The third difference is that Chinese ophthalmologists’ experience and training are highly heterogeneous, compared to Singapore or Australia where there are rigorous standards in ophthalmology residency training programs, so the clinical competency for the majority of ophthalmologists in these countries is relatively uniform. On the one hand, there are outstanding top Chinese eye surgeons who are true global experts at difficult and uncommon procedures such as complicated paediatric retinal surgeries. When word gets around that a particular surgeon is good, they get more of the same kinds of cases, meaning that some they perform these surgeries at incredibly high volumes that are hard to match elsewhere – making them some of the best the world has to offer. However, at the other end, there are also many ophthalmologists beyond 5 years into residency whose clinical acumen and skills one might consider less optimal, compared to similar residents I have supervised in Singapore and Australia. Part of this is due to the fact that the level and quality of training Chinese doctors receive varies massively depending on the hospital in which this training is provided. In the UK and US residency systems, once you have finished your training as a registrar, you have received a standard level of training, knowledge, and experience that equips you to be effective regardless of where you end up working; in China, such standardization protocols are still being refined. This lack of homogeneity and irregularity of training means that a lot of eyecare is concentrated within some of the major eye hospitals in the large cities, which are not sufficient to handle the 1.4 billion people in China who need appropriate and effective eye and healthcare in the areas they live.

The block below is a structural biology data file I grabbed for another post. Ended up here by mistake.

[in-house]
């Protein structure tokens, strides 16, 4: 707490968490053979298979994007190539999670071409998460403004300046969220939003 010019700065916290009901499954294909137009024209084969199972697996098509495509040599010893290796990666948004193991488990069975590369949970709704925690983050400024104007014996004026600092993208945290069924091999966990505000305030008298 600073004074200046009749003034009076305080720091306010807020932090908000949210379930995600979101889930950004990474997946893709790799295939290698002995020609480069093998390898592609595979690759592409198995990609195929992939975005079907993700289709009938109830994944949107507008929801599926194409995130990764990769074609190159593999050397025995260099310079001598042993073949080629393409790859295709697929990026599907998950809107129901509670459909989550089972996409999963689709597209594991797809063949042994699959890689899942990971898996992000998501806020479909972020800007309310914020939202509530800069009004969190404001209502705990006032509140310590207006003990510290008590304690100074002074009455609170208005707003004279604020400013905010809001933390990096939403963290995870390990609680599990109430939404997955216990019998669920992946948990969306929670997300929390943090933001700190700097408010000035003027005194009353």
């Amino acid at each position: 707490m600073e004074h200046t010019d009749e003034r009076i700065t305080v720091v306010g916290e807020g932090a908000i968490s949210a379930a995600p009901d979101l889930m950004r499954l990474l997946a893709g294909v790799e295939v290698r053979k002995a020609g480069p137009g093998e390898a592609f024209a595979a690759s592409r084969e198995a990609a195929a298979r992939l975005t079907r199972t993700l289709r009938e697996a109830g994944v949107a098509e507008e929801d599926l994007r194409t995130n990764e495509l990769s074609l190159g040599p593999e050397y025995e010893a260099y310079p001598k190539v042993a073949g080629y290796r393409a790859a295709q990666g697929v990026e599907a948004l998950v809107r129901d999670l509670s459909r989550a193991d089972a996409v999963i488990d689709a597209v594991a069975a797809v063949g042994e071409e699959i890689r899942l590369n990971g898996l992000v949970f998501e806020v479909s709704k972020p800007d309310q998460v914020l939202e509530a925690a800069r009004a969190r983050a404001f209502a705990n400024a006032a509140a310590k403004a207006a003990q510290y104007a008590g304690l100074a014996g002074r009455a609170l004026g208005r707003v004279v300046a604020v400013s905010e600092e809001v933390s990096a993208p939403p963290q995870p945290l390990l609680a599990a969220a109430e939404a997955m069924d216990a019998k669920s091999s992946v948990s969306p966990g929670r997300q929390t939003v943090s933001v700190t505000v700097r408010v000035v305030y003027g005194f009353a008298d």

One final difference that I find interesting is that Chinese hospitals increasingly have a lot of “national brand” devices that have been made in China, including OCT, wide-field imaging cameras and more. There are also of course drugs produced domestically. International or domestic drugs still need to navigate China’s National Medical Products Administration (NMPA) which oversees both new drugs and medical devices, but because of local companies, there is actually some competition for international drugs and devices to be in China’s market.

Tell us about your current role and the steps you’re taking to refine the Chinese healthcare system…

I joined Tsinghua University in Jan 2022 with a task to develop and set up an innovative, modern, internationally-focused, academic healthcare system within China based at Tsinghua. A key task is to facilitate an integrated partnership between the University’s different Schools and the University’s affiliated but largely independent hospitals, to promote research and innovation that can be translated into improved patient care. In this role, I’ve had three main areas of focus over the past year.

The first has been the reformation of medical education to include more scientific training in the curriculum. Traditional Chinese medical education is based on clinical practice; I have sought to shift this balance so that future medical students and doctors are trained in foundations of scientific research, evidence-based medicine and can evaluate scientific literature and conduct research studies of their own, enabling them to improve on existing practices.

My second area of focus has been increasing the volume of translational research by bringing scientists and doctors together to plug the gaps in the pipeline between the discovery of new ideas and their application in clinical care. Traditionally, we haven’t seen this happen as much as we’d like, especially when compared with other countries.